Those of us who tow a boat often take for granted the tow bar and trailer attachment on the back of our vehicles. We buy a vehicle and we expect it to be right. Well while 90% of the time it probably is, it may not always be the case. So let’s take a quick look at the nuts and bolts so to speak of tow bars and tow bar components. First your vehicle. Is it suitable to tow the weight your boat? The tow rating of your vehicle will vary of course depending on facts such as vehicle weight and engine power. Most vehicles have tow ratings given to them by the manufacturer specifying the gross trailer weight braked, unbraked, or both, that the vehicle can safely tow. Although the law does not require these tow ratings to be followed, the NZ Transport Agency recommends that they are taken into account. Also, the law requires that every light vehicle and trailer combination must be capable of stopping within a distance of seven metres from a speed of 30km/h. In effect, this means that the maximum allowable weight of an unbraked trailer is limited by the weight and braking ability of the vehicle being used to tow it. Most modern sport-utes such as an Isuzu D-Max and an Isuzu MUX SUV, both are powered by grunty 3-litre turbo diesel and have a tow rating of 3500 and 3000 kgs respectively in a braked trailer format. Unbraked they are both 750 kgs. I will not go into the issues about braked trailers and all the regulations concerning that, that’s a whole new story, but suffice to say if your boat and trailer combo has a gross laden weight of 2,000kg or less then you do not require brakes on the trailer. This is provided the combination of vehicles can be safely stopped within 7m from a speed of 30kph.If the gross laden weight exceeds 2,000kg, you must have brakes on the trailer. And if you go over 3500 kgs, then that’s a whole new set of braking issues.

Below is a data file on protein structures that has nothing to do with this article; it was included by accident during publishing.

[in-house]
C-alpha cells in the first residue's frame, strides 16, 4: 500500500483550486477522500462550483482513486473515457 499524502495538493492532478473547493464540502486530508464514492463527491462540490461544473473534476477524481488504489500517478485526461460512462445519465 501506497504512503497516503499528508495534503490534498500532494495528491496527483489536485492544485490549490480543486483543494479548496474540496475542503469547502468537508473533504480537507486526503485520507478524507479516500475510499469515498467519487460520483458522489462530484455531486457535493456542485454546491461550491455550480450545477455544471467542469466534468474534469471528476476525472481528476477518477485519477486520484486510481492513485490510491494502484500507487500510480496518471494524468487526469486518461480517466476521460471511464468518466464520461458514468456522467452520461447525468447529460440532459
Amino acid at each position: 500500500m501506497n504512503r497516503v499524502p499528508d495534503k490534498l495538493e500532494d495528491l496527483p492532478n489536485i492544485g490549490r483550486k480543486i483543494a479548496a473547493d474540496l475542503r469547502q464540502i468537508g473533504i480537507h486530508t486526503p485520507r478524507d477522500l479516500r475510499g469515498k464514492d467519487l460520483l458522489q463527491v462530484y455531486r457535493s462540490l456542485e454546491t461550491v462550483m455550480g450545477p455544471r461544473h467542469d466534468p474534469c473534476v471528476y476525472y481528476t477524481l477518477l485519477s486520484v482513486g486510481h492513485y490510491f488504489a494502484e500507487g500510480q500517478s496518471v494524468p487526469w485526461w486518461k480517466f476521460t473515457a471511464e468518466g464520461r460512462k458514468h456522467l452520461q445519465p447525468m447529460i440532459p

Tow bars are not required to be rated and certified on light vehicles. Why the NZTA do not implement a tow bar certification for light vehicles is not clear. However while it may prove unpopular due to the added costs, it would ensure certainly that every tow bar fitted was up to a certain standard. Certifications on tow bars are put on them by